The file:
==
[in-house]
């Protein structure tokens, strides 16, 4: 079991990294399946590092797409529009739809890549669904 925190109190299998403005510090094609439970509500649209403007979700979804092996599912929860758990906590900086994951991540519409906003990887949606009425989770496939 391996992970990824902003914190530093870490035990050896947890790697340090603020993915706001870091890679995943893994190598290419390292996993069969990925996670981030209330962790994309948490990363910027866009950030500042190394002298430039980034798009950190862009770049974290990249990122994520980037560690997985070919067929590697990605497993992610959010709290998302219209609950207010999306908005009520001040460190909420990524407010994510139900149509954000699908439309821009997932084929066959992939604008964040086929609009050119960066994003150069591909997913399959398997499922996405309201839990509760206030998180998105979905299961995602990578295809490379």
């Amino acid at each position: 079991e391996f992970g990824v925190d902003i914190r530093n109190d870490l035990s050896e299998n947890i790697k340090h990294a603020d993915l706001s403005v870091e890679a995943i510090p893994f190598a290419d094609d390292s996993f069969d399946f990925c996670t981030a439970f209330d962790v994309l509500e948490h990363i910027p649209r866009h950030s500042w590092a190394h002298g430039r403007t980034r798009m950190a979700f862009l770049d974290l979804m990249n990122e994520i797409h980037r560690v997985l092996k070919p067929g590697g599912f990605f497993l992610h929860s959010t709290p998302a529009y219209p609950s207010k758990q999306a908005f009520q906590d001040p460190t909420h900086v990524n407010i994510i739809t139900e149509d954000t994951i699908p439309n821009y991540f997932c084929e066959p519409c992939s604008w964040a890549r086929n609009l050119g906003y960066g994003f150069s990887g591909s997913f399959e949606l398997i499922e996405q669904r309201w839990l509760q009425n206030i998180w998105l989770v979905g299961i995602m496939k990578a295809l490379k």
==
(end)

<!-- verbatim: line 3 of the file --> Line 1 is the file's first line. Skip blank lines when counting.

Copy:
């Amino acid at each position: 079991e391996f992970g990824v925190d902003i914190r530093n109190d870490l035990s050896e299998n947890i790697k340090h990294a603020d993915l706001s403005v870091e890679a995943i510090p893994f190598a290419d094609d390292s996993f069969d399946f990925c996670t981030a439970f209330d962790v994309l509500e948490h990363i910027p649209r866009h950030s500042w590092a190394h002298g430039r403007t980034r798009m950190a979700f862009l770049d974290l979804m990249n990122e994520i797409h980037r560690v997985l092996k070919p067929g590697g599912f990605f497993l992610h929860s959010t709290p998302a529009y219209p609950s207010k758990q999306a908005f009520q906590d001040p460190t909420h900086v990524n407010i994510i739809t139900e149509d954000t994951i699908p439309n821009y991540f997932c084929e066959p519409c992939s604008w964040a890549r086929n609009l050119g906003y960066g994003f150069s990887g591909s997913f399959e949606l398997i499922e996405q669904r309201w839990l509760q009425n206030i998180w998105l989770v979905g299961i995602m496939k990578a295809l490379k």